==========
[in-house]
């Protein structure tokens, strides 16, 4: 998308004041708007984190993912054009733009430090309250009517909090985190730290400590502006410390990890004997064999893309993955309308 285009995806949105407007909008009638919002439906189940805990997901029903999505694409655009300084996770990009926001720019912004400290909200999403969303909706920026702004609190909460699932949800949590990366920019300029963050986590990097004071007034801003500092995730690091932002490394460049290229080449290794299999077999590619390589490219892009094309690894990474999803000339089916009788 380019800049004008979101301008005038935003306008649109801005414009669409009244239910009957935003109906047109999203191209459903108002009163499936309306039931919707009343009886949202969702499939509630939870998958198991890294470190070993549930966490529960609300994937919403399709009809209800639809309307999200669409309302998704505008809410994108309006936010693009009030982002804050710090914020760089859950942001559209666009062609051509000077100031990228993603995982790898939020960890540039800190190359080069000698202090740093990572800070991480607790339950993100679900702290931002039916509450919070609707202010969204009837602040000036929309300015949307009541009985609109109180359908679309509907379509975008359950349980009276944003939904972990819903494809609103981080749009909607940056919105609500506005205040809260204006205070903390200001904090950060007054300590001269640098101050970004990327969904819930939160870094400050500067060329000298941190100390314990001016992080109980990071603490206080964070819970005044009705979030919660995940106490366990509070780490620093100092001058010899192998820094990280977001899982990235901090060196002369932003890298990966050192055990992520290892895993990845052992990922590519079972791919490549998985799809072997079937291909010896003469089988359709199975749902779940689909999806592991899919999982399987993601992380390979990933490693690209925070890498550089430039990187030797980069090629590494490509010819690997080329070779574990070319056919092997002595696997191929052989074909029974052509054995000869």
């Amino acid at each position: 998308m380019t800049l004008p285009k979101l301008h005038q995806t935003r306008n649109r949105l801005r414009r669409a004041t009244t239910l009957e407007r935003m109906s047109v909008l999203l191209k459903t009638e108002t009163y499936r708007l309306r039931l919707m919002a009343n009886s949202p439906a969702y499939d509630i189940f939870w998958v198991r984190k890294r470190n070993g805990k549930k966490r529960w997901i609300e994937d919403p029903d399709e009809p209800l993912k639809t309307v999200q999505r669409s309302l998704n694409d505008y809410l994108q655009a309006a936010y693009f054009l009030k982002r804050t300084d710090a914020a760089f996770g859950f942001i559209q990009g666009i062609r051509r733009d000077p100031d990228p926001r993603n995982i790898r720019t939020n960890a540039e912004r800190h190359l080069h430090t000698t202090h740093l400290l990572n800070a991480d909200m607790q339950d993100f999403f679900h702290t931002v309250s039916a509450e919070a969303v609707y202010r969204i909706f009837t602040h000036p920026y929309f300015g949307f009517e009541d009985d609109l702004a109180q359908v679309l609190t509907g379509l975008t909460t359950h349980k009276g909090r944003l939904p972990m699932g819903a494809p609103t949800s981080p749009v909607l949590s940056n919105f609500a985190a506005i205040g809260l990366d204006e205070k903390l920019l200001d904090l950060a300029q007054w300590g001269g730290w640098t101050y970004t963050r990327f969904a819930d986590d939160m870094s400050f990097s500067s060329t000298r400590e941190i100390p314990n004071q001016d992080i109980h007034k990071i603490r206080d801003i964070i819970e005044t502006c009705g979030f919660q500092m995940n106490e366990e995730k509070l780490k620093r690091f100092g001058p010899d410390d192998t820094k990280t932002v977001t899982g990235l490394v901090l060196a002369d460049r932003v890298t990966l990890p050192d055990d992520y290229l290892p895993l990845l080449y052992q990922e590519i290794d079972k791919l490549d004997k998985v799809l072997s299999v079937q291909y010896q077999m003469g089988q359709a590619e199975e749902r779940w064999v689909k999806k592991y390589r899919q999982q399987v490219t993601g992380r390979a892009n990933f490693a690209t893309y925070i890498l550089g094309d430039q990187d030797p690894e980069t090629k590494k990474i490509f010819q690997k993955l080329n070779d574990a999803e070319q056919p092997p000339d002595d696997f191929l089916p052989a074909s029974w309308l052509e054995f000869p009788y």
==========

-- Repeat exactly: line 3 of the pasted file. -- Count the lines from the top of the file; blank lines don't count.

């Amino acid at each position: 998308m380019t800049l004008p285009k979101l301008h005038q995806t935003r306008n649109r949105l801005r414009r669409a004041t009244t239910l009957e407007r935003m109906s047109v909008l999203l191209k459903t009638e108002t009163y499936r708007l309306r039931l919707m919002a009343n009886s949202p439906a969702y499939d509630i189940f939870w998958v198991r984190k890294r470190n070993g805990k549930k966490r529960w997901i609300e994937d919403p029903d399709e009809p209800l993912k639809t309307v999200q999505r669409s309302l998704n694409d505008y809410l994108q655009a309006a936010y693009f054009l009030k982002r804050t300084d710090a914020a760089f996770g859950f942001i559209q990009g666009i062609r051509r733009d000077p100031d990228p926001r993603n995982i790898r720019t939020n960890a540039e912004r800190h190359l080069h430090t000698t202090h740093l400290l990572n800070a991480d909200m607790q339950d993100f999403f679900h702290t931002v309250s039916a509450e919070a969303v609707y202010r969204i909706f009837t602040h000036p920026y929309f300015g949307f009517e009541d009985d609109l702004a109180q359908v679309l609190t509907g379509l975008t909460t359950h349980k009276g909090r944003l939904p972990m699932g819903a494809p609103t949800s981080p749009v909607l949590s940056n919105f609500a985190a506005i205040g809260l990366d204006e205070k903390l920019l200001d904090l950060a300029q007054w300590g001269g730290w640098t101050y970004t963050r990327f969904a819930d986590d939160m870094s400050f990097s500067s060329t000298r400590e941190i100390p314990n004071q001016d992080i109980h007034k990071i603490r206080d801003i964070i819970e005044t502006c009705g979030f919660q500092m995940n106490e366990e995730k509070l780490k620093r690091f100092g001058p010899d410390d192998t820094k990280t932002v977001t899982g990235l490394v901090l060196a002369d460049r932003v890298t990966l990890p050192d055990d992520y290229l290892p895993l990845l080449y052992q990922e590519i290794d079972k791919l490549d004997k998985v799809l072997s299999v079937q291909y010896q077999m003469g089988q359709a590619e199975e749902r779940w064999v689909k999806k592991y390589r899919q999982q399987v490219t993601g992380r390979a892009n990933f490693a690209t893309y925070i890498l550089g094309d430039q990187d030797p690894e980069t090629k590494k990474i490509f010819q690997k993955l080329n070779d574990a999803e070319q056919p092997p000339d002595d696997f191929l089916p052989a074909s029974w309308l052509e054995f000869p009788y």